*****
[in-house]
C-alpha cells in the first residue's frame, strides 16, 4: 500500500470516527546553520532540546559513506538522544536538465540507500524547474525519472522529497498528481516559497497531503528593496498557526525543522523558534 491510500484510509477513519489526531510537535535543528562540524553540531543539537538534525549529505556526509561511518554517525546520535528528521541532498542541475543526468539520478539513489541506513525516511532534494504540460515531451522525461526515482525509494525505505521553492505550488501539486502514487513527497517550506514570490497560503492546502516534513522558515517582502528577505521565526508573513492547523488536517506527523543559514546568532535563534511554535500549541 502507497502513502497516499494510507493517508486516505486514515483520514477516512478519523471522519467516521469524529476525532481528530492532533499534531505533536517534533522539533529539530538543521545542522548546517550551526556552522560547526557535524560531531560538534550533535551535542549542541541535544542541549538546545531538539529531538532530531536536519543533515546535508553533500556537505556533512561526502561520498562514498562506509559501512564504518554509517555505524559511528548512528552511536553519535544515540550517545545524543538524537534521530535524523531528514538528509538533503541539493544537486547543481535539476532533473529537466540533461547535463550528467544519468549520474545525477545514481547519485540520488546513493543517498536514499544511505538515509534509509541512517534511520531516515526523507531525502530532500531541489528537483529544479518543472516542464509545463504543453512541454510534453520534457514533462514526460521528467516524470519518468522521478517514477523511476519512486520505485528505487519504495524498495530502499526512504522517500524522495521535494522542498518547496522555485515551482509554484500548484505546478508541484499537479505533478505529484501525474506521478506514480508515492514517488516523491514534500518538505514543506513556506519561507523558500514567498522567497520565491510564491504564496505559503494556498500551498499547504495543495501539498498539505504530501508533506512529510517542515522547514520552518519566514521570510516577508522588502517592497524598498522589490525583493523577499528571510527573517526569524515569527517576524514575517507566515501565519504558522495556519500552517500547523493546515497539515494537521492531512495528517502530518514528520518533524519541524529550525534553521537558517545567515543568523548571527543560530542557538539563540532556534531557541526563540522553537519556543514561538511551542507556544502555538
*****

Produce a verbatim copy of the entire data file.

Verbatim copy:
[in-house]
C-alpha cells in the first residue's frame, strides 16, 4: 500500500470516527546553520532540546559513506538522544536538465540507500524547474525519472522529497498528481516559497497531503528593496498557526525543522523558534 491510500484510509477513519489526531510537535535543528562540524553540531543539537538534525549529505556526509561511518554517525546520535528528521541532498542541475543526468539520478539513489541506513525516511532534494504540460515531451522525461526515482525509494525505505521553492505550488501539486502514487513527497517550506514570490497560503492546502516534513522558515517582502528577505521565526508573513492547523488536517506527523543559514546568532535563534511554535500549541 502507497502513502497516499494510507493517508486516505486514515483520514477516512478519523471522519467516521469524529476525532481528530492532533499534531505533536517534533522539533529539530538543521545542522548546517550551526556552522560547526557535524560531531560538534550533535551535542549542541541535544542541549538546545531538539529531538532530531536536519543533515546535508553533500556537505556533512561526502561520498562514498562506509559501512564504518554509517555505524559511528548512528552511536553519535544515540550517545545524543538524537534521530535524523531528514538528509538533503541539493544537486547543481535539476532533473529537466540533461547535463550528467544519468549520474545525477545514481547519485540520488546513493543517498536514499544511505538515509534509509541512517534511520531516515526523507531525502530532500531541489528537483529544479518543472516542464509545463504543453512541454510534453520534457514533462514526460521528467516524470519518468522521478517514477523511476519512486520505485528505487519504495524498495530502499526512504522517500524522495521535494522542498518547496522555485515551482509554484500548484505546478508541484499537479505533478505529484501525474506521478506514480508515492514517488516523491514534500518538505514543506513556506519561507523558500514567498522567497520565491510564491504564496505559503494556498500551498499547504495543495501539498498539505504530501508533506512529510517542515522547514520552518519566514521570510516577508522588502517592497524598498522589490525583493523577499528571510527573517526569524515569527517576524514575517507566515501565519504558522495556519500552517500547523493546515497539515494537521492531512495528517502530518514528520518533524519541524529550525534553521537558517545567515543568523548571527543560530542557538539563540532556534531557541526563540522553537519556543514561538511551542507556544502555538